For Eliot and Hardison, it seems like just a word, a word they’ve heard their whole lives, in a million different contexts. Growing up, in the military, in the online world. It’s normal, for them.
But Parker doesn’t like it.
It takes a while for her to say anything, which means she listened to it–about herself and other things–for years before she even spoke up. When she does say something, it’s accompanied with a seemingly sudden outburst of screaming, disappearing out a window, and not coming home for three days. When she gets back, Eliot and Hardison are very easily resolved–the word is gone.
They slip up from time to time. Hardison is better at catching slip-ups–”Girl, you know that’s crazy” becomes “Girl, you know that’s cr-creative” partway through, because that’s what they mean, that her brain is creative and sees things they’d miss, and it’s amazing, and Hardison wants her to know it.
Eliot’s not as good, makes more slip ups, despite how hard he’s tried. The word is long since ingrained now, though he works his absolute hardest at it and makes fewer and fewer slip ups over the weeks and months, until he’s down to practically nothing. He mends the mistakes he does make with words as careful and assuring as he can make them, and whatever food Parker wants in whatever excessive quantity she wants it, and sometimes liberal applications of cold, hard cash, and a promise to himself that he’ll do better. It works.
They both get better, and the word and everything that relates to it fades out of their vocabulary. Parker is happier. To tell the truth, they are all happier. Making sure Parker is happy and nothing is upsetting her, making sure nothing is making her feel bad because she has nothing to feel bad about, is important to Hardison and Eliot.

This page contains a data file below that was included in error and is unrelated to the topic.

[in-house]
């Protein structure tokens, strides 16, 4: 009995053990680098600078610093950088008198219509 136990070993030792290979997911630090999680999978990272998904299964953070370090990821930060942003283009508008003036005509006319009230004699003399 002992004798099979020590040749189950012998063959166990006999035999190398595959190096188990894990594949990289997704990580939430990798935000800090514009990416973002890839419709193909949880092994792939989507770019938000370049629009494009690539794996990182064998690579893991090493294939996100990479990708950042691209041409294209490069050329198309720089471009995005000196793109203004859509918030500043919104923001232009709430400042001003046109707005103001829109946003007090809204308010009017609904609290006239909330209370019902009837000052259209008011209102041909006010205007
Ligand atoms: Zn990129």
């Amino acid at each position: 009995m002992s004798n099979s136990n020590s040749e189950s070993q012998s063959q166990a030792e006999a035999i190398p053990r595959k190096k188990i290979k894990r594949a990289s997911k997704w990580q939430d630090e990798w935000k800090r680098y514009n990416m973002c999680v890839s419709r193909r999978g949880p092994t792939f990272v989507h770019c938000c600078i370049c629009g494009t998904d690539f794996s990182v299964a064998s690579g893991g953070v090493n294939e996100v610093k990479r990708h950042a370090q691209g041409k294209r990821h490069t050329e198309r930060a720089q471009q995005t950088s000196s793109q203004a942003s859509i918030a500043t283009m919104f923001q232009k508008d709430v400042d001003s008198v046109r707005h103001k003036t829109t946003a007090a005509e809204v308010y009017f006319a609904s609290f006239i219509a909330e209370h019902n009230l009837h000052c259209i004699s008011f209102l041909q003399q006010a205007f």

Of course, just because they’ve learnt doesn’t mean everyone else has.
“That crazy bitch!” yells the thief attempting to rob the brewpub as he recovers from Parker’s taser.
Eliot and Hardison exchange glances as soon as they seen the shut down look on Parker’s face that she always gets when confronted with that word, the look they should have been able to recognize long before they did. Hardison pulls out his phone, set on ruining the man. Eliot cracks his knuckles.
“Buddy, you are gonna regret that,” he promises lowly, stepping towards the thief as he says it.
Parker doesn’t like being called crazy, and she deserves to have things exactly how she wants them particularly when it comes to what words are used about her and around her. Hardison and Eliot can change their own vocabulary, their own attitudes. As for everyone else…well, they can help them learn that’s not okay to say.